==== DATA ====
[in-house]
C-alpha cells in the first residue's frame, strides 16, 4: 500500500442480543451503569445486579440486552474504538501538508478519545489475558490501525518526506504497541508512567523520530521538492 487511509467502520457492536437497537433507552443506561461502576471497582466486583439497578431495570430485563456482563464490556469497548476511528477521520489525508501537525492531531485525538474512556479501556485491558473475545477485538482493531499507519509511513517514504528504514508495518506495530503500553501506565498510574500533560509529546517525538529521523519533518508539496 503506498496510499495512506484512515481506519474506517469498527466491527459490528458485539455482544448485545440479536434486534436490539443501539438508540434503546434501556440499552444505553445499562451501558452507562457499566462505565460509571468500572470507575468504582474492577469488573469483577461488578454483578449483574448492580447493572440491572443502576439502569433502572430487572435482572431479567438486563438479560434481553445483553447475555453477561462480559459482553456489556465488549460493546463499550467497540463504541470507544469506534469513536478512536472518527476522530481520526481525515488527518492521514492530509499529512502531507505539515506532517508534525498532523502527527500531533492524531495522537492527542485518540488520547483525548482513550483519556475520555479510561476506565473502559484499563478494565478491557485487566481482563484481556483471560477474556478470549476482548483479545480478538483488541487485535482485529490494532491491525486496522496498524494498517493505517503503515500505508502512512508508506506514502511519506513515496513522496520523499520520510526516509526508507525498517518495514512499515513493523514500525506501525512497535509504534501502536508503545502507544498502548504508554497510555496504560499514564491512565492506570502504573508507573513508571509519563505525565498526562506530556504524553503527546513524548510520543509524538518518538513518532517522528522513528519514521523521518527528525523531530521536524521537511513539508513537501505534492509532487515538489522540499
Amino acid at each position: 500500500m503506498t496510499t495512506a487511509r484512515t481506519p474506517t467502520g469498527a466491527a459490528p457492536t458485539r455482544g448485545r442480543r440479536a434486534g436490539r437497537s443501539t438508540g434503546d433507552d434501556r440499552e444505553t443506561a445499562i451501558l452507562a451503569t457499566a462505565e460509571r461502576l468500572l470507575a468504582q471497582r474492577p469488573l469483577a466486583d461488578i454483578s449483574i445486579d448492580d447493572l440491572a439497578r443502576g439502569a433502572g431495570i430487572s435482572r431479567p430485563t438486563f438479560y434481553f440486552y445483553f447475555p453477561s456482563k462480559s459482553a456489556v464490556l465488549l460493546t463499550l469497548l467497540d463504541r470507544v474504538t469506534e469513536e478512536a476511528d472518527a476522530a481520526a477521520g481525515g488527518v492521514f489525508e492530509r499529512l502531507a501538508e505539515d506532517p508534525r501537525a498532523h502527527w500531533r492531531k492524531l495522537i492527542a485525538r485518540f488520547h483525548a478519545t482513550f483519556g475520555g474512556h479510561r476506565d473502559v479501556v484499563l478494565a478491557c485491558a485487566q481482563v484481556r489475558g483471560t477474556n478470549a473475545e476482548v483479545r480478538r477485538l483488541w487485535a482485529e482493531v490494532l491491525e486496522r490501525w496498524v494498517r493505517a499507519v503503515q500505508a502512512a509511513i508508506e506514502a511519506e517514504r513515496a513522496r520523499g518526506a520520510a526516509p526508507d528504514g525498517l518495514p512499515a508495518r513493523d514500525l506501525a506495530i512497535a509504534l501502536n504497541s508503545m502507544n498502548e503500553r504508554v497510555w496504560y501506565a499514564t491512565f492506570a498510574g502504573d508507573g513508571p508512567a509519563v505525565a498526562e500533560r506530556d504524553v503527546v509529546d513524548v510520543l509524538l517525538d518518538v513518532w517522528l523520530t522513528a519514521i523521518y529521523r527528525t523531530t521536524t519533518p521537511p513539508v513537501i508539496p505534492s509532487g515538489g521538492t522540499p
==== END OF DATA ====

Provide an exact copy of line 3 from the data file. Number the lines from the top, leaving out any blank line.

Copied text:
Amino acid at each position: 500500500m503506498t496510499t495512506a487511509r484512515t481506519p474506517t467502520g469498527a466491527a459490528p457492536t458485539r455482544g448485545r442480543r440479536a434486534g436490539r437497537s443501539t438508540g434503546d433507552d434501556r440499552e444505553t443506561a445499562i451501558l452507562a451503569t457499566a462505565e460509571r461502576l468500572l470507575a468504582q471497582r474492577p469488573l469483577a466486583d461488578i454483578s449483574i445486579d448492580d447493572l440491572a439497578r443502576g439502569a433502572g431495570i430487572s435482572r431479567p430485563t438486563f438479560y434481553f440486552y445483553f447475555p453477561s456482563k462480559s459482553a456489556v464490556l465488549l460493546t463499550l469497548l467497540d463504541r470507544v474504538t469506534e469513536e478512536a476511528d472518527a476522530a481520526a477521520g481525515g488527518v492521514f489525508e492530509r499529512l502531507a501538508e505539515d506532517p508534525r501537525a498532523h502527527w500531533r492531531k492524531l495522537i492527542a485525538r485518540f488520547h483525548a478519545t482513550f483519556g475520555g474512556h479510561r476506565d473502559v479501556v484499563l478494565a478491557c485491558a485487566q481482563v484481556r489475558g483471560t477474556n478470549a473475545e476482548v483479545r480478538r477485538l483488541w487485535a482485529e482493531v490494532l491491525e486496522r490501525w496498524v494498517r493505517a499507519v503503515q500505508a502512512a509511513i508508506e506514502a511519506e517514504r513515496a513522496r520523499g518526506a520520510a526516509p526508507d528504514g525498517l518495514p512499515a508495518r513493523d514500525l506501525a506495530i512497535a509504534l501502536n504497541s508503545m502507544n498502548e503500553r504508554v497510555w496504560y501506565a499514564t491512565f492506570a498510574g502504573d508507573g513508571p508512567a509519563v505525565a498526562e500533560r506530556d504524553v503527546v509529546d513524548v510520543l509524538l517525538d518518538v513518532w517522528l523520530t522513528a519514521i523521518y529521523r527528525t523531530t521536524t519533518p521537511p513539508v513537501i508539496p505534492s509532487g515538489g521538492t522540499p